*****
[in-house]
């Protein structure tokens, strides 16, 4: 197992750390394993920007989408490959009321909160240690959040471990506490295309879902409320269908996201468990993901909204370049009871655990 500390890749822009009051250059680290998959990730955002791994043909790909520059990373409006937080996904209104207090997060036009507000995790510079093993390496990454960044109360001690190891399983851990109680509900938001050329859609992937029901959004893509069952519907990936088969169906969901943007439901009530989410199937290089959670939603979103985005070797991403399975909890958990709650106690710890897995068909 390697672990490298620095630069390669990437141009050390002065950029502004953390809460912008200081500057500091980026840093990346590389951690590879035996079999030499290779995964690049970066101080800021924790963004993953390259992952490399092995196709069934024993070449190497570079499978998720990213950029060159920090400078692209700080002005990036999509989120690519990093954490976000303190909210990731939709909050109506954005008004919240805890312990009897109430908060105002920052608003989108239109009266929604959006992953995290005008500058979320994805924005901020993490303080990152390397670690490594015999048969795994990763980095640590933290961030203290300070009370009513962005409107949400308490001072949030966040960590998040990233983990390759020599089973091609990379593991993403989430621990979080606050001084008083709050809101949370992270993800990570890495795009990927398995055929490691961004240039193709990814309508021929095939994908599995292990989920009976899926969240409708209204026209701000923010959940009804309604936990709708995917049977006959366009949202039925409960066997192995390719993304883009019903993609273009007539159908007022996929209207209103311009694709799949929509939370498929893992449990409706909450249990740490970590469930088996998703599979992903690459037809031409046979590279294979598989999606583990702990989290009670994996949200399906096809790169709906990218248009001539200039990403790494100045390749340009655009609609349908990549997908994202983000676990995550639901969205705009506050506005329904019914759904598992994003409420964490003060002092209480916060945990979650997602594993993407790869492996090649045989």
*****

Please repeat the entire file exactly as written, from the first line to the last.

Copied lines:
[in-house]
């Protein structure tokens, strides 16, 4: 197992750390394993920007989408490959009321909160240690959040471990506490295309879902409320269908996201468990993901909204370049009871655990 500390890749822009009051250059680290998959990730955002791994043909790909520059990373409006937080996904209104207090997060036009507000995790510079093993390496990454960044109360001690190891399983851990109680509900938001050329859609992937029901959004893509069952519907990936088969169906969901943007439901009530989410199937290089959670939603979103985005070797991403399975909890958990709650106690710890897995068909 390697672990490298620095630069390669990437141009050390002065950029502004953390809460912008200081500057500091980026840093990346590389951690590879035996079999030499290779995964690049970066101080800021924790963004993953390259992952490399092995196709069934024993070449190497570079499978998720990213950029060159920090400078692209700080002005990036999509989120690519990093954490976000303190909210990731939709909050109506954005008004919240805890312990009897109430908060105002920052608003989108239109009266929604959006992953995290005008500058979320994805924005901020993490303080990152390397670690490594015999048969795994990763980095640590933290961030203290300070009370009513962005409107949400308490001072949030966040960590998040990233983990390759020599089973091609990379593991993403989430621990979080606050001084008083709050809101949370992270993800990570890495795009990927398995055929490691961004240039193709990814309508021929095939994908599995292990989920009976899926969240409708209204026209701000923010959940009804309604936990709708995917049977006959366009949202039925409960066997192995390719993304883009019903993609273009007539159908007022996929209207209103311009694709799949929509939370498929893992449990409706909450249990740490970590469930088996998703599979992903690459037809031409046979590279294979598989999606583990702990989290009670994996949200399906096809790169709906990218248009001539200039990403790494100045390749340009655009609609349908990549997908994202983000676990995550639901969205705009506050506005329904019914759904598992994003409420964490003060002092209480916060945990979650997602594993993407790869492996090649045989």